QUESTIONS THAT NEED TO BE ANSWERED
What are 2 virtues that you believe are important to living a flourishing or successful life in either Aristotle’s sense? Explain what goods in human life these virtues enable their possessor to fulfill. Provide examples of characteristic behavior that manifests these virtues, and contrast that with behavior that displays a lack of virtue. Do your examples confirm Aristotle’s view that a virtue is a mean between extremes of excess and defect? If so, explain what those extremes are; if not, explain why. Refer to this week’s readings and media to illustrate and support your claims.
- MacIntyre, A. (1984). After virtue. Notre Dame, IN: University of Notre Dame Press.
- This article is found in the Chapter 6 Readings section in the Appendix of your primary text. This work was largely responsible for reviving interest in Aristotelian or virtue conceptions of ethics, and includes a powerful critique of modern moral philosophy and contemporary culture. Chapters 14 and 15 discuss the importance of the virtues for attaining certain goods internal to “practices,” and which are a core feature of a flourishing life, the importance of virtue for a “narrative unity” to one’s life, and the place that tradition has in our understanding of how to live well.
- This resource is an excellent overview of virtue ethics, including some of the major criticisms and how virtue ethicists have responded to them.
- Sandel, M. (2004, April 1). The case against perfection. The Atlantic. Retrieved from https://www.theatlantic.com/past/docs/issues/2004/04/sandel.htm
- In this article, Michael Sandel tackles a major contemporary moral problem, the use of enhancements in various areas of life. Although he doesn’t explicitly call his approach “virtue ethics,” it is a clear and accessible example of Aristotelian reasoning applied to a concrete issue. This is a condensed version of a book that treats the subject in more detail, while remaining a clear and accessible work intended to bring philosophical ideas to popular audiences.
- Sandel, M. (2012, February 27). What isn’t for sale. The Atlantic. Retrieved from http://www.theatlantic.com/magazine/archive/2012/04/what-isnt-for-sale/308902/
- In this article, Michael Sandel tackles a major contemporary moral problem, the moral limits of markets. Although he doesn’t explicitly call his approach “virtue ethics,” it is a clear and accessible example of Aristotelian reasoning applied to a concrete issue. This is a condensed version of a book that treats the subject in more detail, while remaining a clear and accessible work intended to bring philosophical ideas to popular audiences.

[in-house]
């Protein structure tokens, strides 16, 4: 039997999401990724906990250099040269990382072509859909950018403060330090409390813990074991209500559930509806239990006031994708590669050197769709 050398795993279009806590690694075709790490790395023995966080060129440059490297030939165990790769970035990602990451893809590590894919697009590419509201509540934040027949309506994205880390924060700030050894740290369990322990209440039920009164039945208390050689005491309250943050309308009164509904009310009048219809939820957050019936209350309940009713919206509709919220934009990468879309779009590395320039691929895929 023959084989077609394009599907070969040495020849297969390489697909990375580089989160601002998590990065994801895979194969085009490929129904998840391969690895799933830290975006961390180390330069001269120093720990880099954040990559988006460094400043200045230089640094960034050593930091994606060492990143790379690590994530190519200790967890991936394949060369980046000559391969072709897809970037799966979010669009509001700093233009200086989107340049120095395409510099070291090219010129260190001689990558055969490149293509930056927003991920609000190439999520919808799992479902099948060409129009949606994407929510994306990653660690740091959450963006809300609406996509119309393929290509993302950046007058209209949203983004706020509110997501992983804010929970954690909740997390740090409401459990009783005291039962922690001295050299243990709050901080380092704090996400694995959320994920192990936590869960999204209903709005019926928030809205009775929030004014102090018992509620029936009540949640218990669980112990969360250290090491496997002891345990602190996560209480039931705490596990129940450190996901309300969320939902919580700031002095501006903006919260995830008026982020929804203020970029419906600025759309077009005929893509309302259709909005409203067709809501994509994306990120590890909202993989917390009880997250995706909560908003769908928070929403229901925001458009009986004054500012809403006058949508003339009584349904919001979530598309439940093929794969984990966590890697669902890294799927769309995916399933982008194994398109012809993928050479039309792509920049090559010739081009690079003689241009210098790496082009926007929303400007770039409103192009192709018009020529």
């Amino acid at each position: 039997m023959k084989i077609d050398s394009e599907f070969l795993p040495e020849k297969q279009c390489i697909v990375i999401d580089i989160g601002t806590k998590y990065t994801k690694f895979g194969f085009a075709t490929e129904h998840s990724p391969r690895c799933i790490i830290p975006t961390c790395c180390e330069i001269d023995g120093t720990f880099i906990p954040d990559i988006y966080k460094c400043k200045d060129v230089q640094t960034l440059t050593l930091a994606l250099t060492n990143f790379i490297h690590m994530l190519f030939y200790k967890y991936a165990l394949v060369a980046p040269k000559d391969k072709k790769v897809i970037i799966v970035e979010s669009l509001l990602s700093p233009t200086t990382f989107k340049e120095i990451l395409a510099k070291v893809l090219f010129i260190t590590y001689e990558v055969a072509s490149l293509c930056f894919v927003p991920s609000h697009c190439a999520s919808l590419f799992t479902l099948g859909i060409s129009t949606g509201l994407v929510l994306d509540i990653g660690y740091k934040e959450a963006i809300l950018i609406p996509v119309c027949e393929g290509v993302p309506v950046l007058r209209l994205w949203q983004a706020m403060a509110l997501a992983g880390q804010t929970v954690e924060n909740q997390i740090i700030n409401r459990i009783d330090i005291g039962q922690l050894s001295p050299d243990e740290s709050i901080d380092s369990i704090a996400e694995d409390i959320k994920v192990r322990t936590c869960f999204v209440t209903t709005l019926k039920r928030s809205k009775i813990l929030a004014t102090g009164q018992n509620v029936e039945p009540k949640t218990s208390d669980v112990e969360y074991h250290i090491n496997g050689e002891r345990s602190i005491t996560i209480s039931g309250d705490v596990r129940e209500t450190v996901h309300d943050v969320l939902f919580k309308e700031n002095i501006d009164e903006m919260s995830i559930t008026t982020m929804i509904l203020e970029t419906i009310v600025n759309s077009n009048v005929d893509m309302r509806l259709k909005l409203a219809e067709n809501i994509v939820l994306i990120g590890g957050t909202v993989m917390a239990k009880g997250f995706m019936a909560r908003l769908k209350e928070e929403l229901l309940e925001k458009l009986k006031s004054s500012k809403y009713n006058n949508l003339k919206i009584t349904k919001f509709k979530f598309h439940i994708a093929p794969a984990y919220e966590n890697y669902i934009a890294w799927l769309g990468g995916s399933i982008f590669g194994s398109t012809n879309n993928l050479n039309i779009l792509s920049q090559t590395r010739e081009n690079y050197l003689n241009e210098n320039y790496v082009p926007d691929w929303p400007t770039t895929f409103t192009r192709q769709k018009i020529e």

- Albert, T. (Producer), & Ramis, H. (Director). (1993). Groundhog day [Motion picture]. United States: Columbia Pictures.
- This classic comedy follows the life of a man who has to relive the same day over and over again. In this situation, he realizes that neither the “rules” nor the consequences of his actions matter anymore. Initially he finds this liberating, and enjoys himself, but that soon gives way to depression and despair. Eventually, though, he seems to find new reasons to be generous, helpful, caring, and so forth, as he develops what we might consider to be a virtuous character. Information on where to stream the film can be found here: http://www.canistream.it/search/movie/groundhog day.
- Annas, J. and Teichman, M. (2014, March 26). Episode 57: Julia Annas discusses virtue ethics [Podcast]. Elucidations. Retrieved from https://lucian.uchicago.edu/blogs/elucidations/2014/03/26/episode-57-julia-annas-discusses-virtue-ethics/
- A leading classical philosophy scholar and virtue ethicist discusses virtue ethics in an informative and interesting interview. Transcript
- ForaTv. (2008). Michael Sandel on justice: A journey in moral reasoning [Video File]. Retrieved from http://fora.tv/2008/07/04/Michael_Sandel_Justice-Journey_in_Moral_Reasoninga#xhfQ37UcTmyzlPvm.99
- Michael Sandel discusses the Aristotelian conception of justice and its relevance to contemporary moral, political, and social problems.
Sadler, G. B. (2012, November 12). Philosophy core concepts: Aristotle, activities, arts, and purposes (Nichomachean Ethics bk. 1) [Video file]. Retrieved from https://youtu.be/_aFJPv5POcc?list=PL4gvlOxpKKIjwnfPgqLkLJ7cHXAqDHfBA
- This video is the first in a series of several lectures on Aristotle’s ethics.